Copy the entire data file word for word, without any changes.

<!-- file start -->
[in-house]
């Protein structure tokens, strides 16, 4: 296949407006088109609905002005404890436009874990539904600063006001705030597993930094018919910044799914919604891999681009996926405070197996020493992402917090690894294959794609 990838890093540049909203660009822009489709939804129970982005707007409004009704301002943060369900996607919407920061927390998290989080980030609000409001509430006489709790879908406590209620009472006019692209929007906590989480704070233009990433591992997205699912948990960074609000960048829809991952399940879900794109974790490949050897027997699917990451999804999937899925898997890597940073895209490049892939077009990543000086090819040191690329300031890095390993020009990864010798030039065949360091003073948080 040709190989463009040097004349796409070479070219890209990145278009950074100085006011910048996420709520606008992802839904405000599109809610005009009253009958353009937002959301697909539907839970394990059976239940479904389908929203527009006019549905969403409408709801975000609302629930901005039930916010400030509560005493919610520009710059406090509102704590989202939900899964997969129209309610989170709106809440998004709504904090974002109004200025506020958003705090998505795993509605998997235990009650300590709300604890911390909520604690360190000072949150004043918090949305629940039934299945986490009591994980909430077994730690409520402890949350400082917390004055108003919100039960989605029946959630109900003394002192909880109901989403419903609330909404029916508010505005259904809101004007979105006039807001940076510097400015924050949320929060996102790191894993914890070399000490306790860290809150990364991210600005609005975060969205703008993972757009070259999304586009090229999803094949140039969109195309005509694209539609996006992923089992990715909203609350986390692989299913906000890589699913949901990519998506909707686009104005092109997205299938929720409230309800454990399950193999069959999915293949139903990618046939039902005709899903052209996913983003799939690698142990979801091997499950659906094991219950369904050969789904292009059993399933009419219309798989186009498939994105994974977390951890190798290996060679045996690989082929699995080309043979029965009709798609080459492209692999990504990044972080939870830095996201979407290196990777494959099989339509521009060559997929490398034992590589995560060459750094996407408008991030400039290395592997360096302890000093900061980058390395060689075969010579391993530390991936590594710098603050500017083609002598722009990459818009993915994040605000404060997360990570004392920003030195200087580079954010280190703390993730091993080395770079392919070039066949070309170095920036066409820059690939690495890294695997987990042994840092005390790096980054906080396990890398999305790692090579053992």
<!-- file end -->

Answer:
[in-house]
């Protein structure tokens, strides 16, 4: 296949407006088109609905002005404890436009874990539904600063006001705030597993930094018919910044799914919604891999681009996926405070197996020493992402917090690894294959794609 990838890093540049909203660009822009489709939804129970982005707007409004009704301002943060369900996607919407920061927390998290989080980030609000409001509430006489709790879908406590209620009472006019692209929007906590989480704070233009990433591992997205699912948990960074609000960048829809991952399940879900794109974790490949050897027997699917990451999804999937899925898997890597940073895209490049892939077009990543000086090819040191690329300031890095390993020009990864010798030039065949360091003073948080 040709190989463009040097004349796409070479070219890209990145278009950074100085006011910048996420709520606008992802839904405000599109809610005009009253009958353009937002959301697909539907839970394990059976239940479904389908929203527009006019549905969403409408709801975000609302629930901005039930916010400030509560005493919610520009710059406090509102704590989202939900899964997969129209309610989170709106809440998004709504904090974002109004200025506020958003705090998505795993509605998997235990009650300590709300604890911390909520604690360190000072949150004043918090949305629940039934299945986490009591994980909430077994730690409520402890949350400082917390004055108003919100039960989605029946959630109900003394002192909880109901989403419903609330909404029916508010505005259904809101004007979105006039807001940076510097400015924050949320929060996102790191894993914890070399000490306790860290809150990364991210600005609005975060969205703008993972757009070259999304586009090229999803094949140039969109195309005509694209539609996006992923089992990715909203609350986390692989299913906000890589699913949901990519998506909707686009104005092109997205299938929720409230309800454990399950193999069959999915293949139903990618046939039902005709899903052209996913983003799939690698142990979801091997499950659906094991219950369904050969789904292009059993399933009419219309798989186009498939994105994974977390951890190798290996060679045996690989082929699995080309043979029965009709798609080459492209692999990504990044972080939870830095996201979407290196990777494959099989339509521009060559997929490398034992590589995560060459750094996407408008991030400039290395592997360096302890000093900061980058390395060689075969010579391993530390991936590594710098603050500017083609002598722009990459818009993915994040605000404060997360990570004392920003030195200087580079954010280190703390993730091993080395770079392919070039066949070309170095920036066409820059690939690495890294695997987990042994840092005390790096980054906080396990890398999305790692090579053992």